- Facebook’s data is also more structured than the data from any other social platform. This means unprecedented precision in exploring, analysing and cross-validating hypothesis across multiple audience segments.
- Finally, because the data never leaves Facebook, all primary analysis on it is done in-house, from topic extraction to demographic profiling. This means Facebook is effectively introducing analytics standards and therefore enabling directly comparable anonymised and aggregated results across industries, brands, agencies and technology vendors for the first time in the history of the social.
Will this mean easier buy-in from clients? Will it mean that more PR firms will start budgeting for this data? It’s still too early to tell but this new data represents a significant advance in the quality of audience intelligence available in the industry. That’s why we decided to integrate anonymised, aggregated Facebook topic data into Pulsar early on. And that’s why we believe it can inform PR campaigns at multiple stages of the process, from strategic planning, to creative execution and impact measurement.
Having worked with a few PR firms on this data on Pulsar, these are the PR use cases we have found most useful so far:
Finding the right audience
Identify the audience sharing content and engaging around the brand or the subject you are campaigning about and gain a better understanding of the audience’s opinions
Finding out what your audience is talking about and how
Once you know who your audience is, you can understand what they’re engaging around and segment behaviours and interests by demographics so you can tailor your creative and distribution strategies accordingly. (What are the most resonant angles for people to discuss my automotive client and the car model they’re promoting? For instance, is it the engine performance or the design features?)
Media planning: Finding out what publications your target audience are engaging with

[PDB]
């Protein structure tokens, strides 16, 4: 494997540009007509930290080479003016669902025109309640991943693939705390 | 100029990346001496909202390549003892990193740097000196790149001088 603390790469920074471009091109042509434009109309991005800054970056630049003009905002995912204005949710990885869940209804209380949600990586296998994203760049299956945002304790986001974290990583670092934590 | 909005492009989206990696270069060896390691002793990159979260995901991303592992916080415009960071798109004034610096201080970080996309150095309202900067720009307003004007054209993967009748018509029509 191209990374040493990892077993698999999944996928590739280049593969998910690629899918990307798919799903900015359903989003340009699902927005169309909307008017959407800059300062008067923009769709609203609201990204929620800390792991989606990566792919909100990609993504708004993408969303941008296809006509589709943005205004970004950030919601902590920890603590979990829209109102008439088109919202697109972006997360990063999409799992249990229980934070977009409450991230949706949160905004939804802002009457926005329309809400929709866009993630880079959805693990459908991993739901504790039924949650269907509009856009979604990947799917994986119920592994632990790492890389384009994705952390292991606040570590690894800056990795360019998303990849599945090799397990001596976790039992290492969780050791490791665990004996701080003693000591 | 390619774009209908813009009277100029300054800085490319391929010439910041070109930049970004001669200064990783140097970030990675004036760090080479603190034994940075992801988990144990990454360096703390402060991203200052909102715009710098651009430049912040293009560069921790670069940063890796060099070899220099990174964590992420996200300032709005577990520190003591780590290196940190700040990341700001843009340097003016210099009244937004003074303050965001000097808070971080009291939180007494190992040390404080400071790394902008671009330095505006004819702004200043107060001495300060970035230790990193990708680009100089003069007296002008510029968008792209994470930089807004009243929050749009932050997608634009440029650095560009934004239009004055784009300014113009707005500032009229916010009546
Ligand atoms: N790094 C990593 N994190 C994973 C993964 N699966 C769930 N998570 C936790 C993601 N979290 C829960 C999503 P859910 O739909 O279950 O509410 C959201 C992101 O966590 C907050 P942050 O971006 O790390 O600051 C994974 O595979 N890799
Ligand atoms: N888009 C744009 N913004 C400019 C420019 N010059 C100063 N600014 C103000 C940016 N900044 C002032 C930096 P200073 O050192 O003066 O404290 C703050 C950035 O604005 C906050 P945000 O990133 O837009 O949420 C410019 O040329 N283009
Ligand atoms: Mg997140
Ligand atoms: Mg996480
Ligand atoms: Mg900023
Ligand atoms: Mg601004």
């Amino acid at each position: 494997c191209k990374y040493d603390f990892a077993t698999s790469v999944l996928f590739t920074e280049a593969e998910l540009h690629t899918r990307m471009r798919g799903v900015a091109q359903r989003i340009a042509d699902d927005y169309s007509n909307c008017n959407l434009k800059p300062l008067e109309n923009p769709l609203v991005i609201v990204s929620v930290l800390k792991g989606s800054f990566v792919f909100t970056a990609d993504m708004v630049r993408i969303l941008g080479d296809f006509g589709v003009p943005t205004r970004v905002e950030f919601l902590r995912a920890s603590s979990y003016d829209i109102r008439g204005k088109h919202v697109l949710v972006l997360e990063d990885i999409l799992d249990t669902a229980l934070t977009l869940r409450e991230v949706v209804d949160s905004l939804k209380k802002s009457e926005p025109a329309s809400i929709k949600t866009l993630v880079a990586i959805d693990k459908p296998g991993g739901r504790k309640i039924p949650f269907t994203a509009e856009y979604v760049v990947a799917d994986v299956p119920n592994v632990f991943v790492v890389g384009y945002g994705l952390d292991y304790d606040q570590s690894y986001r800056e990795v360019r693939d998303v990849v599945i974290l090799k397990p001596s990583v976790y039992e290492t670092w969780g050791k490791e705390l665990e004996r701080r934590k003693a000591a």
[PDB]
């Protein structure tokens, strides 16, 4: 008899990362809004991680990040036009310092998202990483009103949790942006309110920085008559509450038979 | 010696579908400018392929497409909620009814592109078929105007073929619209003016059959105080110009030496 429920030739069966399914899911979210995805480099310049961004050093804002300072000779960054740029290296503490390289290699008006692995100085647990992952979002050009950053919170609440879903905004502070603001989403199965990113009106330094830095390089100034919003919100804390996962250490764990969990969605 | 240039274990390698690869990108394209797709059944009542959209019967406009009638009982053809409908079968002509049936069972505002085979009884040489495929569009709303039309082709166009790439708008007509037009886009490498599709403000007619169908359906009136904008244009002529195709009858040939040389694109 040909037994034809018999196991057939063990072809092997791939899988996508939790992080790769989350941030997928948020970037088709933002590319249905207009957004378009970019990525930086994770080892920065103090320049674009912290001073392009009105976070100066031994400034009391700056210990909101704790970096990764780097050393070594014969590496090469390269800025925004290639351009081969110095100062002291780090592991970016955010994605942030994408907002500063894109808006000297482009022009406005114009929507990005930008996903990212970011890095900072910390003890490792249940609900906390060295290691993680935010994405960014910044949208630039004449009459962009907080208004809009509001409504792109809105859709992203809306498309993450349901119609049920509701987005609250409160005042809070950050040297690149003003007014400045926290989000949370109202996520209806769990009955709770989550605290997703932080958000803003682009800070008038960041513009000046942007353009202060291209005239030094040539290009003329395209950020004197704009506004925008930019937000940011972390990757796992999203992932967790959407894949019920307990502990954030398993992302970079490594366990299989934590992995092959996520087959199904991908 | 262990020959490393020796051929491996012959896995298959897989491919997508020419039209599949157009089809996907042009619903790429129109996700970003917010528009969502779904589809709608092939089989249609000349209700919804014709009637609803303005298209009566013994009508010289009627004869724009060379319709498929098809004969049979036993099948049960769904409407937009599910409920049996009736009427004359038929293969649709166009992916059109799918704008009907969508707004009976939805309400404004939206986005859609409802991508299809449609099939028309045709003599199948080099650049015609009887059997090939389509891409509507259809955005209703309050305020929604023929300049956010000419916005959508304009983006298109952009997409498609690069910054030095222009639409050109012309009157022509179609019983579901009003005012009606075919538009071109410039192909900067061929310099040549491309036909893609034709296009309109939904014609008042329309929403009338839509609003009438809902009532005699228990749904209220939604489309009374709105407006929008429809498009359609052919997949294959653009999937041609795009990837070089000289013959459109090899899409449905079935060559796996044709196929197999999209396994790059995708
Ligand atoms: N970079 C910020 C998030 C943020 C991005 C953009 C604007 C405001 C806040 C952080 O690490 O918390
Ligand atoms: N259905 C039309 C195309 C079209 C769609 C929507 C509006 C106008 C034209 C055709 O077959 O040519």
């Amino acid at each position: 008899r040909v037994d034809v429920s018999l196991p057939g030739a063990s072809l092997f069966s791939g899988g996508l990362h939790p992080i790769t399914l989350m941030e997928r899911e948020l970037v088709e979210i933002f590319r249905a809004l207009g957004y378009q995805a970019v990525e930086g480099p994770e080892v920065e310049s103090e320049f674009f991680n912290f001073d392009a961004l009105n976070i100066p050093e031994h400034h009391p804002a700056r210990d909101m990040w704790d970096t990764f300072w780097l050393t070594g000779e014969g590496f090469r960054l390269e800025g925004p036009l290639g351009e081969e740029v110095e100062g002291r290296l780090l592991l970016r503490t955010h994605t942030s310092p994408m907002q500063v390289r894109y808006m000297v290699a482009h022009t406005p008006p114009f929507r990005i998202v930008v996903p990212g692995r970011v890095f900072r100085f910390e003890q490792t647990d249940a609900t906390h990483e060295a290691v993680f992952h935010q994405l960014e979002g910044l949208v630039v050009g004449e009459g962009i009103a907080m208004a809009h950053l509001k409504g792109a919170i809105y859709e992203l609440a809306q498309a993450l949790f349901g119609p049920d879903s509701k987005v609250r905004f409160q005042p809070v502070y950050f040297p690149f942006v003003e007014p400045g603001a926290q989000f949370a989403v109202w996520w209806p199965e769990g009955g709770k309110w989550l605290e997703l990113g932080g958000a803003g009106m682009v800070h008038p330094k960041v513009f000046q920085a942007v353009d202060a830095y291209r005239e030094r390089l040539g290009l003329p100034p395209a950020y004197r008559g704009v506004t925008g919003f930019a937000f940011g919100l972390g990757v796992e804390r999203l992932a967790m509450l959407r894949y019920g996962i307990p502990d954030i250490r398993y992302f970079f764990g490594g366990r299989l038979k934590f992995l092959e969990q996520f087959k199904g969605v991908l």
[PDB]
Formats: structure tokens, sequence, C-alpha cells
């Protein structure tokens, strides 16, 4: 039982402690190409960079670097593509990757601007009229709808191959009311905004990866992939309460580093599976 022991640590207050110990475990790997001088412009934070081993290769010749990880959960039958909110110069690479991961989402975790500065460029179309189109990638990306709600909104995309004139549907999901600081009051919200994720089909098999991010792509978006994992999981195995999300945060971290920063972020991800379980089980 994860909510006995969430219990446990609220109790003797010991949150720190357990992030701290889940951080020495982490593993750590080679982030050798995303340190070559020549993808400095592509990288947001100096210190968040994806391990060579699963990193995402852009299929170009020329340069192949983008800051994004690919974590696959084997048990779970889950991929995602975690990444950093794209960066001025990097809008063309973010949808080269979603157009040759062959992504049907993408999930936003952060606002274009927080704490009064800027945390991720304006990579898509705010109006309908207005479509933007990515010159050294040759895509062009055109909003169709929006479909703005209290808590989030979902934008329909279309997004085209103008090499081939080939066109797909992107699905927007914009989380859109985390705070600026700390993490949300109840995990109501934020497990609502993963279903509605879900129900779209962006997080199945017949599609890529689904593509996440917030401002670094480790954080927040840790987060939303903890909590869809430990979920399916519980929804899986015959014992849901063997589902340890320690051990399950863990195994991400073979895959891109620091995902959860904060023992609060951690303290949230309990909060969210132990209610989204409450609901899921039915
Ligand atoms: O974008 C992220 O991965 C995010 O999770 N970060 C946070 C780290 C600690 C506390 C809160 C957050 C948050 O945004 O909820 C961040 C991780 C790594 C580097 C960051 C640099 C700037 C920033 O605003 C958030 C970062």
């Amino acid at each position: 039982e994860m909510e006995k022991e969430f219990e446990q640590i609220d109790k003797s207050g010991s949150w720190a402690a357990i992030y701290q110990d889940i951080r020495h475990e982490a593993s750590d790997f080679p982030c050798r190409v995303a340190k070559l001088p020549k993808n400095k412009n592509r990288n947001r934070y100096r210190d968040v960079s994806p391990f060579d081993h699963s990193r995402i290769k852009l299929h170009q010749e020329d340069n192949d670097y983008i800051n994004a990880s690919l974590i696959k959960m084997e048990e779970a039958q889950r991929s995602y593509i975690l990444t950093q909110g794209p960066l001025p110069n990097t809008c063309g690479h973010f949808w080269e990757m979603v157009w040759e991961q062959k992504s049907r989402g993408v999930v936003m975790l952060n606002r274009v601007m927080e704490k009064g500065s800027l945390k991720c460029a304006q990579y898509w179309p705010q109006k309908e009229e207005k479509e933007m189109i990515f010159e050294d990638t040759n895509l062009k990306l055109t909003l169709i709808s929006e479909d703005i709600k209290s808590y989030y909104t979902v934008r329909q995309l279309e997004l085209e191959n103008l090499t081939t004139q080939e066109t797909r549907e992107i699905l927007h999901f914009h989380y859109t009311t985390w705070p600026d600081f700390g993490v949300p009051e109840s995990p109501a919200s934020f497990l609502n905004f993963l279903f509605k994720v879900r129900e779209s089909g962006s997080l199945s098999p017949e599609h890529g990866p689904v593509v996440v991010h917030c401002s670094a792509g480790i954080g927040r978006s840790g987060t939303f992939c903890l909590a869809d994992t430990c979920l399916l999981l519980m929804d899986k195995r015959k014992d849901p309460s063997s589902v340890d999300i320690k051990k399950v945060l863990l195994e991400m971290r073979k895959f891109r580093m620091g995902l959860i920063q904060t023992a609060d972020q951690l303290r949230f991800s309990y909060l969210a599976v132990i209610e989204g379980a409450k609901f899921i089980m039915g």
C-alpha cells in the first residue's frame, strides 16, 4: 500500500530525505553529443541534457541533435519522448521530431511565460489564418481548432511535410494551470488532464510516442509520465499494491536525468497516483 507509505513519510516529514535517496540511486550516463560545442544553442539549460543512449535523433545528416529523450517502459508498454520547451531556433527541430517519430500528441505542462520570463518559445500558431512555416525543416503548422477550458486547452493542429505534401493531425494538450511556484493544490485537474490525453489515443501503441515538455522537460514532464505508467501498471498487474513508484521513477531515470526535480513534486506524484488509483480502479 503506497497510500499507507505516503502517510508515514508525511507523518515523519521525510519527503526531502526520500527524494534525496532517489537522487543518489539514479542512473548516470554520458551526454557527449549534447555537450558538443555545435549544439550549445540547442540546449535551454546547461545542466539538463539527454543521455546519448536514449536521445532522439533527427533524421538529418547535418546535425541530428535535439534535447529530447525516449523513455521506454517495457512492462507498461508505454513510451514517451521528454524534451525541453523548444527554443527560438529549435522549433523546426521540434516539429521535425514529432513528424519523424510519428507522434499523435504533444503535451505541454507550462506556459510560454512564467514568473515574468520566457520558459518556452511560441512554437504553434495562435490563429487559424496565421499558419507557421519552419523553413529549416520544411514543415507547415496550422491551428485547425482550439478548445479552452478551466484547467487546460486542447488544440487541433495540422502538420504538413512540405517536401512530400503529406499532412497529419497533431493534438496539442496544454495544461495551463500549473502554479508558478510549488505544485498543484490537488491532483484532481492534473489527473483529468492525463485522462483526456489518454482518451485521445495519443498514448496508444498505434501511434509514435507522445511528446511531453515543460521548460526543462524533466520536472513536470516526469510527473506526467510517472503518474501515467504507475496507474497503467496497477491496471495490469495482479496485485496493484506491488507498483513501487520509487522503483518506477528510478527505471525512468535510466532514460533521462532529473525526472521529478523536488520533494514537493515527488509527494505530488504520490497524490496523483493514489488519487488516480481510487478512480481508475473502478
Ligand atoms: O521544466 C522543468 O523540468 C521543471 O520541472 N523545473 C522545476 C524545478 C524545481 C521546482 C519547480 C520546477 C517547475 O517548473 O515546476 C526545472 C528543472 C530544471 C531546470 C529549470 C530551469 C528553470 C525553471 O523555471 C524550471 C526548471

Find out what the most shared content is and what publications are being liked, shared and commented on the most so that you can directly tie your media outreach strategy to the actual behaviour of your target audience to maximise spend and relevance.
Media planning: map the actual audience of a publication
Most of the time you’ll have a list of media you’re planning on reaching out to. However, the audience profiles of those publications are based on heavily sampled surveys and claimed demographics profiles. With Facebook topic data you can see which demographics are actually engaging with it. Analyse all the interactions around a specific publication (article shares, comments, likes) and segment the engagement by demographics to assess whether you are reaching the right audience for your client, product and specific campaign objectives.
Creative execution: design tailored and relevant content for your target audiences
See what content is spreading faster and garnering engagement and positivity around the brand or subject you are promoting. Identify the key features of the content, do some A/B testing on multiple audience segments based on such metrics as age, gender or location, to understand which messages resonate the most with each segment of your target audience.
Facebook offers the most structured data to measure actual results against real target audiences (for example, intent to purchase by demographics and region) not fuzzy awareness metrics against a black-box social audience.
So what does Facebook topic data mean for the PR industry? Better strategy, driven by data and actual audience behaviour. It also means better execution, in sync with the attitudes of the audience and finally results-oriented measurement to deliver a clearer ROI assessment.